China has agreed to furnish Cambodia with a regular line of grants and loans totaling at least $500 million per year to help fund the country’s development, an aide to Prime Minister Hun Sen said Sunday upon their return from a trip to Beijing.
Mr. Hun Sen met with Chinese President Xi Jinping at a summit of regional leaders on Friday at which the Chinese leader also announced his country’s plans for a $40-billion Silk Road Fund to pay for infrastructure projects across Asia.
“Samdech Prime Minister [Hun Sen] asked for China’s help with $500 to $700 million every year to develop our country,” Kao Kim Hourn, a minister attached to the prime minister, said at Phnom Penh International Airport.
“This $500 to $700 million will begin next year,” he said. “If they give it to us for free [as a grant] or without an interest rate, it would be good. Generally speaking, China will decide how much will be a grant and how much will be a loan with interest.”
Mr. Kim Hourn did not elaborate on how much of the aid might come as a grant or a loan, or on what interest rate China would charge. Cambodia has in the past complained that China’s rates were higher than those of some other lenders.
According to its latest report on Cambodia, in March, rating agency Moody’s said China was the country’s largest individual lender, holding nearly a third of Cambodia’s external bilateral debt.
Moody’s gave Cambodia an overall rating of B2, meaning it considered the country capable of meeting its financial commitments but at considerable risk in the event of unfavorable business, economic or financial conditions.
Opposition lawmaker Son Chhay, vice president of the National Assembly’s finance and banking commission, on Sunday said the government claims it currently faces a debt of some $4 billion, but that his reading of records suggests the actual figure could be twice as high.
Mr. Chhay said he had not heard of China’s new aid pledge but was “concerned” about the potential of such a large line of recurring credit opening up for Cambodia.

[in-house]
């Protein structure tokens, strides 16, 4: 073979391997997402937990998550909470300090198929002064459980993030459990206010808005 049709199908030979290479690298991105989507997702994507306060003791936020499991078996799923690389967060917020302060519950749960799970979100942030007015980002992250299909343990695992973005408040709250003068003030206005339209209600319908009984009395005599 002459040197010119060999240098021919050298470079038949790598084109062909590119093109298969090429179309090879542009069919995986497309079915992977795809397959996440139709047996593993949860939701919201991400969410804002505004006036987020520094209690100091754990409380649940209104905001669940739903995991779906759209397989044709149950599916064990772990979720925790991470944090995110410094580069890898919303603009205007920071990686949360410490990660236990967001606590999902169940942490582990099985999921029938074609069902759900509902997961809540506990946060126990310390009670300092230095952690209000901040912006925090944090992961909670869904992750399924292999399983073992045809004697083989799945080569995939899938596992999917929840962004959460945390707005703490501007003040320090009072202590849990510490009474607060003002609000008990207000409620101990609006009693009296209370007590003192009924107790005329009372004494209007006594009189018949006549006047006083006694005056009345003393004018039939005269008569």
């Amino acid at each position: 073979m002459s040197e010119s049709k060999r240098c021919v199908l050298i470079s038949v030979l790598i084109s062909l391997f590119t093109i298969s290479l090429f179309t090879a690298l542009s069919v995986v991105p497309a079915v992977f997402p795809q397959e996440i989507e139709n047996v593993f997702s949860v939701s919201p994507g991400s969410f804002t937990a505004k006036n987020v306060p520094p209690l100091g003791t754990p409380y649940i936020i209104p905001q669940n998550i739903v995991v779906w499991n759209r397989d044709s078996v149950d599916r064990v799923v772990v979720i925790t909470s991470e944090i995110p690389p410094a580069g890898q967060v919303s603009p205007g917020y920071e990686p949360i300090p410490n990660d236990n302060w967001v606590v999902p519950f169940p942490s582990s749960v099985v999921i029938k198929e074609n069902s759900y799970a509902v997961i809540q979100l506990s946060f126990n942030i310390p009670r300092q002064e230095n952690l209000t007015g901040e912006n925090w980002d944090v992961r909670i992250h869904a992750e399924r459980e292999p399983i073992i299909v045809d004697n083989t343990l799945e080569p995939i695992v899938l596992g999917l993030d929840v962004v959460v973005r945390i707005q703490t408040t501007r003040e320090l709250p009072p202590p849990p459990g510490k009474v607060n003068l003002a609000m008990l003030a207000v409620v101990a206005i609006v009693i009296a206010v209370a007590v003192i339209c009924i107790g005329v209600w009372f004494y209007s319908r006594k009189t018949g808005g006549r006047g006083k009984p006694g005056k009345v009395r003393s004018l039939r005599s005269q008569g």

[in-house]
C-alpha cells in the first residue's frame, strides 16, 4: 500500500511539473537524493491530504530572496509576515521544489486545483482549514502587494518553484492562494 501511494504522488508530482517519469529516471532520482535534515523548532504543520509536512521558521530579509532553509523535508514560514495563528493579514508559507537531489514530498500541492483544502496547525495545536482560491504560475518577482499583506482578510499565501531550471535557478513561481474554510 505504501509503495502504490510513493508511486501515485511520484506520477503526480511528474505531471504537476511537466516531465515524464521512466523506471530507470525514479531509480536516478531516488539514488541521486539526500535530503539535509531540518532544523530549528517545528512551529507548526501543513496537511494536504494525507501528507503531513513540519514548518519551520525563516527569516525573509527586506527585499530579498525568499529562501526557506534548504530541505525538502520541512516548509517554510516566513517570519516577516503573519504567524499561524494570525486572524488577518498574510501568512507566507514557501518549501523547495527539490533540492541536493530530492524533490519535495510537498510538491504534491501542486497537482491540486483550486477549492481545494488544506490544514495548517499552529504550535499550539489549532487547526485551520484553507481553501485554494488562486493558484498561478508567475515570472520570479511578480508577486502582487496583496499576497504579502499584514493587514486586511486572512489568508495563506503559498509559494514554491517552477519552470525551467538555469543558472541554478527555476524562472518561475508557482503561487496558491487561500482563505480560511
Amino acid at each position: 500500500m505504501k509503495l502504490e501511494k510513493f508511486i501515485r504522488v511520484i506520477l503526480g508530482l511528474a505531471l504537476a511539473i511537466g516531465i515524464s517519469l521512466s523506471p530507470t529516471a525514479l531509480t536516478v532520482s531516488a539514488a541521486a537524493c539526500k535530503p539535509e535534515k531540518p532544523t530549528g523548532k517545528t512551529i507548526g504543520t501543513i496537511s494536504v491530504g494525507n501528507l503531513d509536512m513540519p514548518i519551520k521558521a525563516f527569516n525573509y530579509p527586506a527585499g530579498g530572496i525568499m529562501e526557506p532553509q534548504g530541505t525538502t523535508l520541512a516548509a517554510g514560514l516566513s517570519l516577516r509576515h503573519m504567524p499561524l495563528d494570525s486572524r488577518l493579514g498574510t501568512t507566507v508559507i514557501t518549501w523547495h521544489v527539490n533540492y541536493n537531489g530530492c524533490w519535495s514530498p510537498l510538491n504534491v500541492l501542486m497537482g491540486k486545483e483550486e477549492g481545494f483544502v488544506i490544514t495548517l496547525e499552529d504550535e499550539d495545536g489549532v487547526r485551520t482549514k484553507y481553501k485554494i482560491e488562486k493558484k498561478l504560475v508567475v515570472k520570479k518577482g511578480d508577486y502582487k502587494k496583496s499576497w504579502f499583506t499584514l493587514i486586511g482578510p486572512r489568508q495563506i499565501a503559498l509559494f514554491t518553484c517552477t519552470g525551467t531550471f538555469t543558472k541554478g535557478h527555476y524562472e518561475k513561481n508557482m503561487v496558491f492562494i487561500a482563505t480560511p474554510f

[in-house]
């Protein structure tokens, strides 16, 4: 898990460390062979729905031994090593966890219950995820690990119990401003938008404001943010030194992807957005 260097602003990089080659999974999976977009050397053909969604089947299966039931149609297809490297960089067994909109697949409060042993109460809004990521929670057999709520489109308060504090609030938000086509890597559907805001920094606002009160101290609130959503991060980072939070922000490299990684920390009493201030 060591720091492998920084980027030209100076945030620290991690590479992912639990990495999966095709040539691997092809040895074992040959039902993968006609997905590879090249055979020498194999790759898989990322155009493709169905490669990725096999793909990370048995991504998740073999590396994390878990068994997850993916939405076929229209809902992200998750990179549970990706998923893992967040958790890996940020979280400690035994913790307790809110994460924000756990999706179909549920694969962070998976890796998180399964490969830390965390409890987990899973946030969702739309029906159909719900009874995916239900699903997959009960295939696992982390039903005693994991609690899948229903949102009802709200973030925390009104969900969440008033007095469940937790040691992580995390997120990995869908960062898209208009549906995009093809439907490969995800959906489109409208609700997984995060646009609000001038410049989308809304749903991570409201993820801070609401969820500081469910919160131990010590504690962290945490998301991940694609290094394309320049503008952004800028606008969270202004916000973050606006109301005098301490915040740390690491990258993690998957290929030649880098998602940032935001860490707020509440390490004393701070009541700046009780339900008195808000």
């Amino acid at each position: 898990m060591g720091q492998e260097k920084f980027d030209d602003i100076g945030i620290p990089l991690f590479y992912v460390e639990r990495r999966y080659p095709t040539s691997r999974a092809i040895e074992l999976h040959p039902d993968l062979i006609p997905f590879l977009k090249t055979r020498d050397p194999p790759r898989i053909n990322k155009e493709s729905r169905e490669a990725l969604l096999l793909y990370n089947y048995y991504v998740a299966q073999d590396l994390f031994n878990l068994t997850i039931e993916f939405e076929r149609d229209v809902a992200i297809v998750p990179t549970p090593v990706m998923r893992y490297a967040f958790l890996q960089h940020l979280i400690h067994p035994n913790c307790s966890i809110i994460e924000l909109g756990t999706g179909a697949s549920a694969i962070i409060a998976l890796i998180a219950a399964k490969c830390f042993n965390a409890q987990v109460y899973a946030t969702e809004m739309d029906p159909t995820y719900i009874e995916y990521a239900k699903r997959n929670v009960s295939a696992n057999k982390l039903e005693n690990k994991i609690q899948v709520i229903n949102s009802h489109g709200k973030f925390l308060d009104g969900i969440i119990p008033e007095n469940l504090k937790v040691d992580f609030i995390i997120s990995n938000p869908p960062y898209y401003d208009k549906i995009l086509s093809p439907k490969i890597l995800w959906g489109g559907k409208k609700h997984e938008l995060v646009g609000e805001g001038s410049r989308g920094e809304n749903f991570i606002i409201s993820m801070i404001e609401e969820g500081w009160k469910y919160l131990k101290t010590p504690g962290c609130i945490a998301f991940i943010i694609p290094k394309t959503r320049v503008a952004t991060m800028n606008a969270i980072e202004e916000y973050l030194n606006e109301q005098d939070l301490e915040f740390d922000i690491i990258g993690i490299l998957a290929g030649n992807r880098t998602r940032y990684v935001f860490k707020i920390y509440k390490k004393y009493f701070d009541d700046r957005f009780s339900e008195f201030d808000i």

“We will ask the government about this when we discuss the national budget for 2015,” he said. “We must be very careful with our national budget expenses.”
According to a statement posted to the Chinese Foreign Ministry’s website, Mr. Xi told Mr. Hun Sen that friendship between Cambodia and China was “very precious and should be unremittingly maintained and developed…to form a community of shared destiny featuring mutual help.” Mr. Hun Sen, in turn, expressed support for China’s efforts in “safeguarding national sovereignty, security and territorial integrity.”
At the airport, Mr. Kim Hourn said Mr. Hun Sen’s trip to Beijing also included meetings with Chinese Vice President Li Yuanchao and officials from several major Chinese firms, including the China Road and Bridge Corporation, Huawei and the State Development and Investment Corporation (SDIC).
He said SDIC would partner with Cambodia’s Royal Group, owned by businessman Kith Meng, on four projects.
“These four projects include, first, a railway project, second, a Chinatown development, third, an island development along our coast, and fourth, electricity generation by burning garbage,” he said, without elaborating on any of them.
Finally, Mr. Kim Hourn said Mr. Xi accepted an invitation to visit Cambodia and that the foreign ministries of the two countries would work on fixing a date.
According to Chinese state news agency Xinhua, Mr. Hun Sen also expressed his support for China’s $40-billion Silk Road Fund, which Mr. Xi announced at a meeting with leaders from Bangladesh, Burma, Cambodia, Laos, Mongolia, Pakistan and Tajikistan. Xinhua offered no details on how the fund would work.